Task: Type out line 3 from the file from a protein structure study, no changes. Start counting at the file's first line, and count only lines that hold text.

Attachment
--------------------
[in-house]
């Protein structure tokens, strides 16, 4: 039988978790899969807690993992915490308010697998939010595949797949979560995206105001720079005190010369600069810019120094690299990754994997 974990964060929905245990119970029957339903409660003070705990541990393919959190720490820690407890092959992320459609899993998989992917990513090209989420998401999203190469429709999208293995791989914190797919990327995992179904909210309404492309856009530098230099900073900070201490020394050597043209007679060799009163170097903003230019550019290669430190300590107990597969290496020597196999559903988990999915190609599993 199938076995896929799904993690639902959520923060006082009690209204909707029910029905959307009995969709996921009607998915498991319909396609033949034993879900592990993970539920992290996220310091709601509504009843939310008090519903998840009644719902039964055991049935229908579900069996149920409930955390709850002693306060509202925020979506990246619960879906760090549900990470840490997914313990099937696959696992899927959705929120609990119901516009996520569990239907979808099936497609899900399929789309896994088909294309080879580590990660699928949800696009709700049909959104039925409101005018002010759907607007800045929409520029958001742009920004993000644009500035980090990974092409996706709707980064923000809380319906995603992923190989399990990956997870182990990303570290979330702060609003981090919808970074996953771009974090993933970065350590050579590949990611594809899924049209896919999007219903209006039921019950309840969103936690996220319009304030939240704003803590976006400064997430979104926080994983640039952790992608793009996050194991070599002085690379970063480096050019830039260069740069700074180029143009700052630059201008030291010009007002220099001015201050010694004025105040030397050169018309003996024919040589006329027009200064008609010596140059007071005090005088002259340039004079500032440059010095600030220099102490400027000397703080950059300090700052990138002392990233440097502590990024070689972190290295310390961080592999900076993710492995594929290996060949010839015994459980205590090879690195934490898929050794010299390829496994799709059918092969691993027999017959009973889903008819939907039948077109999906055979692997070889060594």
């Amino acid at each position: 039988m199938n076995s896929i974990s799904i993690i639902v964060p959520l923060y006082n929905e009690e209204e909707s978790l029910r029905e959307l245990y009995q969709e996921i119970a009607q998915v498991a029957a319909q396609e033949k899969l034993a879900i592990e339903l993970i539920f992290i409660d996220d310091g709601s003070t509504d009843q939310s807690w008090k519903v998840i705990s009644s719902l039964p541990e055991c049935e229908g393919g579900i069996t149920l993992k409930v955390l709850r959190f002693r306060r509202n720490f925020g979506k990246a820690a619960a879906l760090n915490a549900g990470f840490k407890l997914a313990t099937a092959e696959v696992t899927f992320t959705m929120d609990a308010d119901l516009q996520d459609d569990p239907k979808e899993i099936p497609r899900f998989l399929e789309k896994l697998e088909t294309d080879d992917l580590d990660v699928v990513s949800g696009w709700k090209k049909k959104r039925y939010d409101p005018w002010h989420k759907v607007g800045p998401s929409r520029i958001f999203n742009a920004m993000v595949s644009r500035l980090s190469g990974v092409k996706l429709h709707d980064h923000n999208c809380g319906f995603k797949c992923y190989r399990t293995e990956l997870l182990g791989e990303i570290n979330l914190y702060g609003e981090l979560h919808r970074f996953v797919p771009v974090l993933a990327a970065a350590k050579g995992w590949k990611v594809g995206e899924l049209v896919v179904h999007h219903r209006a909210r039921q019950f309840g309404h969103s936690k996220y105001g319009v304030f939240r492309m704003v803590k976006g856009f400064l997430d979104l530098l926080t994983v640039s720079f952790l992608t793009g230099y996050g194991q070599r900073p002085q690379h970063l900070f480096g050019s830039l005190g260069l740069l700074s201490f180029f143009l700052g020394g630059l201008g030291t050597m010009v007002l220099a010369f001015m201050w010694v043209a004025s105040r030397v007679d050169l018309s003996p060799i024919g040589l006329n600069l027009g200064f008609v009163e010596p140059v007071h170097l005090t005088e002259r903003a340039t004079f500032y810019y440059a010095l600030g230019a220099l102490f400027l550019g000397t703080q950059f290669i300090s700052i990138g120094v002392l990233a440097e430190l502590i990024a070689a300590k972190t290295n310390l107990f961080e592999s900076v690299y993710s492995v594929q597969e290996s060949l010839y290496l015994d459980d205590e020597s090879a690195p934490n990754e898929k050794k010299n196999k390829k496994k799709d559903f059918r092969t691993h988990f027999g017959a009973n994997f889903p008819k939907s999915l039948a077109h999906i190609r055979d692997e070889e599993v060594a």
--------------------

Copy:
């Amino acid at each position: 039988m199938n076995s896929i974990s799904i993690i639902v964060p959520l923060y006082n929905e009690e209204e909707s978790l029910r029905e959307l245990y009995q969709e996921i119970a009607q998915v498991a029957a319909q396609e033949k899969l034993a879900i592990e339903l993970i539920f992290i409660d996220d310091g709601s003070t509504d009843q939310s807690w008090k519903v998840i705990s009644s719902l039964p541990e055991c049935e229908g393919g579900i069996t149920l993992k409930v955390l709850r959190f002693r306060r509202n720490f925020g979506k990246a820690a619960a879906l760090n915490a549900g990470f840490k407890l997914a313990t099937a092959e696959v696992t899927f992320t959705m929120d609990a308010d119901l516009q996520d459609d569990p239907k979808e899993i099936p497609r899900f998989l399929e789309k896994l697998e088909t294309d080879d992917l580590d990660v699928v990513s949800g696009w709700k090209k049909k959104r039925y939010d409101p005018w002010h989420k759907v607007g800045p998401s929409r520029i958001f999203n742009a920004m993000v595949s644009r500035l980090s190469g990974v092409k996706l429709h709707d980064h923000n999208c809380g319906f995603k797949c992923y190989r399990t293995e990956l997870l182990g791989e990303i570290n979330l914190y702060g609003e981090l979560h919808r970074f996953v797919p771009v974090l993933a990327a970065a350590k050579g995992w590949k990611v594809g995206e899924l049209v896919v179904h999007h219903r209006a909210r039921q019950f309840g309404h969103s936690k996220y105001g319009v304030f939240r492309m704003v803590k976006g856009f400064l997430d979104l530098l926080t994983v640039s720079f952790l992608t793009g230099y996050g194991q070599r900073p002085q690379h970063l900070f480096g050019s830039l005190g260069l740069l700074s201490f180029f143009l700052g020394g630059l201008g030291t050597m010009v007002l220099a010369f001015m201050w010694v043209a004025s105040r030397v007679d050169l018309s003996p060799i024919g040589l006329n600069l027009g200064f008609v009163e010596p140059v007071h170097l005090t005088e002259r903003a340039t004079f500032y810019y440059a010095l600030g230019a220099l102490f400027l550019g000397t703080q950059f290669i300090s700052i990138g120094v002392l990233a440097e430190l502590i990024a070689a300590k972190t290295n310390l107990f961080e592999s900076v690299y993710s492995v594929q597969e290996s060949l010839y290496l015994d459980d205590e020597s090879a690195p934490n990754e898929k050794k010299n196999k390829k496994k799709d559903f059918r092969t691993h988990f027999g017959a009973n994997f889903p008819k939907s999915l039948a077109h999906i190609r055979d692997e070889e599993v060594a």